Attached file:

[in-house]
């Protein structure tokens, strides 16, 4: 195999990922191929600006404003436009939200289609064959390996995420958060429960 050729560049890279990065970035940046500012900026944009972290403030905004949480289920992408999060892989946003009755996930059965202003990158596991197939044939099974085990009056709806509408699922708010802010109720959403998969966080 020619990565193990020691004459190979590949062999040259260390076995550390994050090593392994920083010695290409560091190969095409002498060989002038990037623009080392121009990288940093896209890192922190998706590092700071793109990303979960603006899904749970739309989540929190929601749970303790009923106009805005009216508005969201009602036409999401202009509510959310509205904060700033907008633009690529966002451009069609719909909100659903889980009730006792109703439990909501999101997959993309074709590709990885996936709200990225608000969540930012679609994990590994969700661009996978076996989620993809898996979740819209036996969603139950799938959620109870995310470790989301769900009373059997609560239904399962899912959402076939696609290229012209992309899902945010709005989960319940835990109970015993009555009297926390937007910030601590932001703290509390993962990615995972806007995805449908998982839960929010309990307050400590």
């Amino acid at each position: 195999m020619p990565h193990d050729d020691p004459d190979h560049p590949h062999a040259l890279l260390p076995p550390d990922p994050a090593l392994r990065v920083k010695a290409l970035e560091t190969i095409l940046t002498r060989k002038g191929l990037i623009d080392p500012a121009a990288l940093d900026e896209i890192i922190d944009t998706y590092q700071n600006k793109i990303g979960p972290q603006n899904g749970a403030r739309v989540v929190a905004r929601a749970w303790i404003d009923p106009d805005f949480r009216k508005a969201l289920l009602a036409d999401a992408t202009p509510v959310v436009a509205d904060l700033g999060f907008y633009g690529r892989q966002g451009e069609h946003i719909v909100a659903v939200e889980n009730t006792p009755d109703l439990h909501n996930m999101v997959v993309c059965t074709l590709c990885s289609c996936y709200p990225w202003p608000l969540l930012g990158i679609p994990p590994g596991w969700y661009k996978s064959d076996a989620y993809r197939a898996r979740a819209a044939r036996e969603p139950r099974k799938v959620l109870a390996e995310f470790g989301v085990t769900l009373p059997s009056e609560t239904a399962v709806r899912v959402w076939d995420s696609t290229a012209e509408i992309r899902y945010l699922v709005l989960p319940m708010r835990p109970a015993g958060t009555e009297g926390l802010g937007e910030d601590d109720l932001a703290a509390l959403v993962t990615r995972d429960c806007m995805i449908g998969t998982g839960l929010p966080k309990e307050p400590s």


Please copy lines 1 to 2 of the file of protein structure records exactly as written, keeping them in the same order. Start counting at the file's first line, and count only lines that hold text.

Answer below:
[in-house]
């Protein structure tokens, strides 16, 4: 195999990922191929600006404003436009939200289609064959390996995420958060429960 050729560049890279990065970035940046500012900026944009972290403030905004949480289920992408999060892989946003009755996930059965202003990158596991197939044939099974085990009056709806509408699922708010802010109720959403998969966080 020619990565193990020691004459190979590949062999040259260390076995550390994050090593392994920083010695290409560091190969095409002498060989002038990037623009080392121009990288940093896209890192922190998706590092700071793109990303979960603006899904749970739309989540929190929601749970303790009923106009805005009216508005969201009602036409999401202009509510959310509205904060700033907008633009690529966002451009069609719909909100659903889980009730006792109703439990909501999101997959993309074709590709990885996936709200990225608000969540930012679609994990590994969700661009996978076996989620993809898996979740819209036996969603139950799938959620109870995310470790989301769900009373059997609560239904399962899912959402076939696609290229012209992309899902945010709005989960319940835990109970015993009555009297926390937007910030601590932001703290509390993962990615995972806007995805449908998982839960929010309990307050400590």